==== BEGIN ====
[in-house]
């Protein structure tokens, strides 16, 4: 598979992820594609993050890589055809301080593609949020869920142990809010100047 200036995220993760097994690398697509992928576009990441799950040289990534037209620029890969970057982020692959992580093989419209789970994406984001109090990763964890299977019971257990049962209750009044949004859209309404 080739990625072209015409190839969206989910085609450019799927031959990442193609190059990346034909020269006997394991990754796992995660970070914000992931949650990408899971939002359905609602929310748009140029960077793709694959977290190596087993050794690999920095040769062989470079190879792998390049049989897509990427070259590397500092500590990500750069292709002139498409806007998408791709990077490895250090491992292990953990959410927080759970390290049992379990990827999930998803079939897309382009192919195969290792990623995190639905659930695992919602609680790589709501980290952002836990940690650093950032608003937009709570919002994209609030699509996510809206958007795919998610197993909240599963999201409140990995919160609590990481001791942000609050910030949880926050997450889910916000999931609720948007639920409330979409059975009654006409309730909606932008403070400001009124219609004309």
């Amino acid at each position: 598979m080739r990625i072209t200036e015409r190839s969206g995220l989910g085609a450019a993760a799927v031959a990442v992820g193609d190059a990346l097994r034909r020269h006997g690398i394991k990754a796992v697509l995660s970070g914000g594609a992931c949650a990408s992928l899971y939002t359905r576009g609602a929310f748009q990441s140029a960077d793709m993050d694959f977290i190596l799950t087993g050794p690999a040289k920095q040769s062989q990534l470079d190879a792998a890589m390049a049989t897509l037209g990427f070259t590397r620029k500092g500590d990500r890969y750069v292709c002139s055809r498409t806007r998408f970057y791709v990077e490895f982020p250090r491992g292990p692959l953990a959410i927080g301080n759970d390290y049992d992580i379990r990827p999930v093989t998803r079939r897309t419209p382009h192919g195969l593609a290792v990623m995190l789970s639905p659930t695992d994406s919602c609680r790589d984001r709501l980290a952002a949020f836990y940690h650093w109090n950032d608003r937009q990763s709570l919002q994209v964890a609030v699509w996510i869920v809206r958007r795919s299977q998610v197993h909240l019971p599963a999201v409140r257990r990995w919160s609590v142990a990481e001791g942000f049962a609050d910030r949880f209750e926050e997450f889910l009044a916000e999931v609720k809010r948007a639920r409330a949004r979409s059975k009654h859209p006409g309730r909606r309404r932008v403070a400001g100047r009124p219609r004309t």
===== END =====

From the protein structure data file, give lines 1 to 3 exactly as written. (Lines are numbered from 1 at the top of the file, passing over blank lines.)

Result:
[in-house]
């Protein structure tokens, strides 16, 4: 598979992820594609993050890589055809301080593609949020869920142990809010100047 200036995220993760097994690398697509992928576009990441799950040289990534037209620029890969970057982020692959992580093989419209789970994406984001109090990763964890299977019971257990049962209750009044949004859209309404 080739990625072209015409190839969206989910085609450019799927031959990442193609190059990346034909020269006997394991990754796992995660970070914000992931949650990408899971939002359905609602929310748009140029960077793709694959977290190596087993050794690999920095040769062989470079190879792998390049049989897509990427070259590397500092500590990500750069292709002139498409806007998408791709990077490895250090491992292990953990959410927080759970390290049992379990990827999930998803079939897309382009192919195969290792990623995190639905659930695992919602609680790589709501980290952002836990940690650093950032608003937009709570919002994209609030699509996510809206958007795919998610197993909240599963999201409140990995919160609590990481001791942000609050910030949880926050997450889910916000999931609720948007639920409330979409059975009654006409309730909606932008403070400001009124219609004309």
């Amino acid at each position: 598979m080739r990625i072209t200036e015409r190839s969206g995220l989910g085609a450019a993760a799927v031959a990442v992820g193609d190059a990346l097994r034909r020269h006997g690398i394991k990754a796992v697509l995660s970070g914000g594609a992931c949650a990408s992928l899971y939002t359905r576009g609602a929310f748009q990441s140029a960077d793709m993050d694959f977290i190596l799950t087993g050794p690999a040289k920095q040769s062989q990534l470079d190879a792998a890589m390049a049989t897509l037209g990427f070259t590397r620029k500092g500590d990500r890969y750069v292709c002139s055809r498409t806007r998408f970057y791709v990077e490895f982020p250090r491992g292990p692959l953990a959410i927080g301080n759970d390290y049992d992580i379990r990827p999930v093989t998803r079939r897309t419209p382009h192919g195969l593609a290792v990623m995190l789970s639905p659930t695992d994406s919602c609680r790589d984001r709501l980290a952002a949020f836990y940690h650093w109090n950032d608003r937009q990763s709570l919002q994209v964890a609030v699509w996510i869920v809206r958007r795919s299977q998610v197993h909240l019971p599963a999201v409140r257990r990995w919160s609590v142990a990481e001791g942000f049962a609050d910030r949880f209750e926050e997450f889910l009044a916000e999931v609720k809010r948007a639920r409330a949004r979409s059975k009654h859209p006409g309730r909606r309404r932008v403070a400001g100047r009124p219609r004309t």